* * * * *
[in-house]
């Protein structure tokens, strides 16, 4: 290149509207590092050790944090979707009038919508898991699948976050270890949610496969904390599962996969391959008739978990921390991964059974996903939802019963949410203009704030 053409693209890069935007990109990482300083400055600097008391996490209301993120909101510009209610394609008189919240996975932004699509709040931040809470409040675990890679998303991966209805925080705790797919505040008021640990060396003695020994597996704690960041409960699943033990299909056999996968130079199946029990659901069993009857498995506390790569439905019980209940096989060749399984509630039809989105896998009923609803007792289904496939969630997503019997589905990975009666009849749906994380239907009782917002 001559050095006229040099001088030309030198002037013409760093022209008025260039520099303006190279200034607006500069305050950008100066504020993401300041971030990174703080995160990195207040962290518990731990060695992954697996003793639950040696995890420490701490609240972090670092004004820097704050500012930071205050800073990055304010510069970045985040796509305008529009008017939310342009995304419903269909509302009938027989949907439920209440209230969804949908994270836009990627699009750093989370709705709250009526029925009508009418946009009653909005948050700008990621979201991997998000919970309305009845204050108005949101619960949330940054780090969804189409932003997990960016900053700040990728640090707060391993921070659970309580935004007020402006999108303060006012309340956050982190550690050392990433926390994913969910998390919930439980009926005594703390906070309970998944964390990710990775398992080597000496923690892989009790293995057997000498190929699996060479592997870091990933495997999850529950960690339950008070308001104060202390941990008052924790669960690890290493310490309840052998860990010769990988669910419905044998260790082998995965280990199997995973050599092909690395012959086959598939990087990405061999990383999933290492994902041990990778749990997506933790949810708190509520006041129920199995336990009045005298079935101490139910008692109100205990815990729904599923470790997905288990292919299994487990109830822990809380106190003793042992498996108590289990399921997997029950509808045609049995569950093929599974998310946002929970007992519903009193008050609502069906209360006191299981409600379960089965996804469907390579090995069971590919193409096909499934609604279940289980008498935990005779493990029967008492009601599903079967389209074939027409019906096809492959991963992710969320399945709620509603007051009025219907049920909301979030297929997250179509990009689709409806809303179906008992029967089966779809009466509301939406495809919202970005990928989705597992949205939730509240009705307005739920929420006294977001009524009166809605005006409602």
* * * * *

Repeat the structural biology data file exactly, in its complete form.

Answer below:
[in-house]
């Protein structure tokens, strides 16, 4: 290149509207590092050790944090979707009038919508898991699948976050270890949610496969904390599962996969391959008739978990921390991964059974996903939802019963949410203009704030 053409693209890069935007990109990482300083400055600097008391996490209301993120909101510009209610394609008189919240996975932004699509709040931040809470409040675990890679998303991966209805925080705790797919505040008021640990060396003695020994597996704690960041409960699943033990299909056999996968130079199946029990659901069993009857498995506390790569439905019980209940096989060749399984509630039809989105896998009923609803007792289904496939969630997503019997589905990975009666009849749906994380239907009782917002 001559050095006229040099001088030309030198002037013409760093022209008025260039520099303006190279200034607006500069305050950008100066504020993401300041971030990174703080995160990195207040962290518990731990060695992954697996003793639950040696995890420490701490609240972090670092004004820097704050500012930071205050800073990055304010510069970045985040796509305008529009008017939310342009995304419903269909509302009938027989949907439920209440209230969804949908994270836009990627699009750093989370709705709250009526029925009508009418946009009653909005948050700008990621979201991997998000919970309305009845204050108005949101619960949330940054780090969804189409932003997990960016900053700040990728640090707060391993921070659970309580935004007020402006999108303060006012309340956050982190550690050392990433926390994913969910998390919930439980009926005594703390906070309970998944964390990710990775398992080597000496923690892989009790293995057997000498190929699996060479592997870091990933495997999850529950960690339950008070308001104060202390941990008052924790669960690890290493310490309840052998860990010769990988669910419905044998260790082998995965280990199997995973050599092909690395012959086959598939990087990405061999990383999933290492994902041990990778749990997506933790949810708190509520006041129920199995336990009045005298079935101490139910008692109100205990815990729904599923470790997905288990292919299994487990109830822990809380106190003793042992498996108590289990399921997997029950509808045609049995569950093929599974998310946002929970007992519903009193008050609502069906209360006191299981409600379960089965996804469907390579090995069971590919193409096909499934609604279940289980008498935990005779493990029967008492009601599903079967389209074939027409019906096809492959991963992710969320399945709620509603007051009025219907049920909301979030297929997250179509990009689709409806809303179906008992029967089966779809009466509301939406495809919202970005990928989705597992949205939730509240009705307005739920929420006294977001009524009166809605005006409602």